Supporting local photography since 1923

Speaker Programme Jan-Feb 2021

The Exciting WPS Speaker Programme Jan-Feb 2021

Tuesday evening lectures Jan-Feb 2021

Well, we approach 2021 – and although there may be a vaccine rolling out, there is no real prospect of us being able to meet in person at the Discovery Centre – at least in the first few months of next year. This has led to some further changes to the programme, but rest assured, we have a varied, broad and interesting programme of speakers, all prepared to present in an online format.

This is a taster of what’s to come on the Tuesday evenings in our first 2 months of 2021.

Gavin Bowyer, Programme Secretary

Click on the tabs for details of each talk and the speaker.

WPS Speaker Programme Jan-Feb 2021

Jane Lazenby – 5 January 2021

Working with Textures

Jane established a reputation with equine photography. She qualified to teach back in 2000, and spent many years teaching aspects of art, then began to teach photography; both shooting in the field and post processing techniques.

During the pandemic Jane turned to teaching and mentoring on Zoom, and her lecture on textures and layers has been very well received by a number of camera clubs.

This also led to her three part series of Equine Beauty Editing Masterclasses on Zoom.

For more about Jane, see

Tony Gervis FRPS – 12 January

One man and his van

Tony Gervis was planning to talk to us about an American Road Trip, covering rodeos and National Parks. But he feels that really needs to be presented live in person.

But he’s happy to change to this presentation taking in his 3½ month solo journey across Europe, through Iran, Turkmenistan, Uzbekistan, on through Russia ( for the 3rd time ), Belarus, Ukraine, Estonia then back home. That’s 22,000 miles in all – and lots of pictures.

© Tony Gervis

Tony is a long standing member of Worcestershire Camera Club, and a frequent guest speaker at camera clubs around the country.

He describes himself as “A passionate traveller and photographer who, being able to do both in abundance, lives an idyllic life.”

He gained his FRPS with a panel of images taken inside the now well known “Slot Canyons”.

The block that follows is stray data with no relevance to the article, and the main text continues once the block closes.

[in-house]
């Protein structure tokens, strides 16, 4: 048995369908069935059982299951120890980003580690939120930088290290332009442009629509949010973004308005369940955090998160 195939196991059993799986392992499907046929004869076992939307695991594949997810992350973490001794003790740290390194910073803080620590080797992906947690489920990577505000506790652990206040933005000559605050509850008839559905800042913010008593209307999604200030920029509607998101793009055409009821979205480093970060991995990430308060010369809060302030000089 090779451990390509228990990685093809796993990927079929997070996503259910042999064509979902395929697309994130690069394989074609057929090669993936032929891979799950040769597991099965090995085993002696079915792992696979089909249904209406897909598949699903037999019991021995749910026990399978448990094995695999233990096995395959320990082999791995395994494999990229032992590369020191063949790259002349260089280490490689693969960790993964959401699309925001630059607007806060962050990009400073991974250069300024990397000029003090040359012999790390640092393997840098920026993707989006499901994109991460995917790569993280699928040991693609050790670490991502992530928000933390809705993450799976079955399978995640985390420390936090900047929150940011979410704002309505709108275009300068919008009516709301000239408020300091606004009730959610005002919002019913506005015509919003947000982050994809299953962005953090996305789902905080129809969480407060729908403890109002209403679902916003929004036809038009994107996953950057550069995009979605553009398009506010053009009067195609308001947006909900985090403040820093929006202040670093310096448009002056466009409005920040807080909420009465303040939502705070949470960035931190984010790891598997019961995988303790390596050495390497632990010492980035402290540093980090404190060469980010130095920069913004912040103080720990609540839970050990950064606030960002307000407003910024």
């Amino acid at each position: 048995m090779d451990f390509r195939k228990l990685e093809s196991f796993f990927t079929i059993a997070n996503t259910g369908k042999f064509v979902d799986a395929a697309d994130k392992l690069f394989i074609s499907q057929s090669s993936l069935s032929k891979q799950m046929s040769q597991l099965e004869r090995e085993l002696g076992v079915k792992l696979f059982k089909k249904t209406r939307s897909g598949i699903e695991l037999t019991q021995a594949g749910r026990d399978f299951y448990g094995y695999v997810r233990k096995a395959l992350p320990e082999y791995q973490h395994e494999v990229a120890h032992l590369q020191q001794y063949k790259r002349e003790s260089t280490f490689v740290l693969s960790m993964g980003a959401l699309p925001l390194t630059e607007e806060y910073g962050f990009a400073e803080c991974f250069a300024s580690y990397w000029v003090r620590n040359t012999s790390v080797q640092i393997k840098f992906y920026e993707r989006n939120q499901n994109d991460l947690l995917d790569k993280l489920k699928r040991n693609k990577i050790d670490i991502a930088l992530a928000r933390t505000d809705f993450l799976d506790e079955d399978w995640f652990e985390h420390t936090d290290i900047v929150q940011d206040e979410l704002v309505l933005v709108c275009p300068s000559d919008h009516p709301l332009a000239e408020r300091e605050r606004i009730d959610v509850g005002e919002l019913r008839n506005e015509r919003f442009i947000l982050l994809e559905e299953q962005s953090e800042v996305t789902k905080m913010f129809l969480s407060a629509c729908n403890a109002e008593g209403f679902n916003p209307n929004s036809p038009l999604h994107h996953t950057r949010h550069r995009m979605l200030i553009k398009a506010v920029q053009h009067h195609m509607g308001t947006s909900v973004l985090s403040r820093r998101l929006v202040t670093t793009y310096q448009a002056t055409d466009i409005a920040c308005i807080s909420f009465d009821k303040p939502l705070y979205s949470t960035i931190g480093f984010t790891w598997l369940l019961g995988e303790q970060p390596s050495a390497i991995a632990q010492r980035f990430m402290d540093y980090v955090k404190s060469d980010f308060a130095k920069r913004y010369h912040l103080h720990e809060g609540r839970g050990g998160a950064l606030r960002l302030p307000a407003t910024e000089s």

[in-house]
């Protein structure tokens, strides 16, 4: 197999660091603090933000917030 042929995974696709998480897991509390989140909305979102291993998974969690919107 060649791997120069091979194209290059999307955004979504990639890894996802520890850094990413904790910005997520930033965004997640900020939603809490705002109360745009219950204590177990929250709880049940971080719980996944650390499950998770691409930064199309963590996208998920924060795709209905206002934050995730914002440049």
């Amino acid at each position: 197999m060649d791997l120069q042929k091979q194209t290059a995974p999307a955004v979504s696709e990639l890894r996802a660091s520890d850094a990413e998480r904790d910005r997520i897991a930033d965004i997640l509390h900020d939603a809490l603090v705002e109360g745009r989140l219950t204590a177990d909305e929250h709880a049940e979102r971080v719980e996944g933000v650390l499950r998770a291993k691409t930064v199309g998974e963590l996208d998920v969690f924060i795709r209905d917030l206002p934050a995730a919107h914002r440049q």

See also

Tom Way, 2 February

The Art of Wildlife Photography

Tom Way is a Buckinghamshire based photographer who spends most of his life abroad, mainly in Africa.

He has produced stunning images of the animal inhabitants of that continent.

He is a popular speaker and leads a limited number of photographic safaris each year.

His work has won awards in the leading photographic competitions, including European Wildlife Photographer of The Year and The World Sony Awards. 

© Tom Way

See also

16 February – Members’ Presentations  – Roger Buchanan

Women in Photography

Since the inception of photography in the 1830s, the medium has provided us with an unparalleled social commentary.

Whilst women photographers were in a minority until relatively recently, their work is highly significant and often provides a very different perspective to that of their male counterparts.

This image by Frances Johnston is of a group of women in an art class in the late 1800s and is the sort of record that does not figure amongst the works of male photographers at that time.

My presentation will consider some of the contributions made by such women, from the 1850s to the present day.

16 February – Members’ Presentations  – Geoff Sharman

Is it Art?

This is the most commonly asked question about photography, and about each new art genre before it becomes widely acknowledged.

Confusingly, some critics distinguish between “art photography” and other forms of photography. So perhaps the underlying question is really “What is ART?”.

Double Portrait – after Caravaggio

I will examine this question by looking at what artists have done over many centuries from the earliest times up to the period about 100 years ago, before modern art movements got underway.

Along the way, I’ll look at the work artists produced but also what motivated them, who paid for their work, what technologies they used, and what their underlying artistic goals were – and attempt to relate those to photography.


For full details of the WPS Programme for 2020-21, see Main Programme, where any programme changes will be shown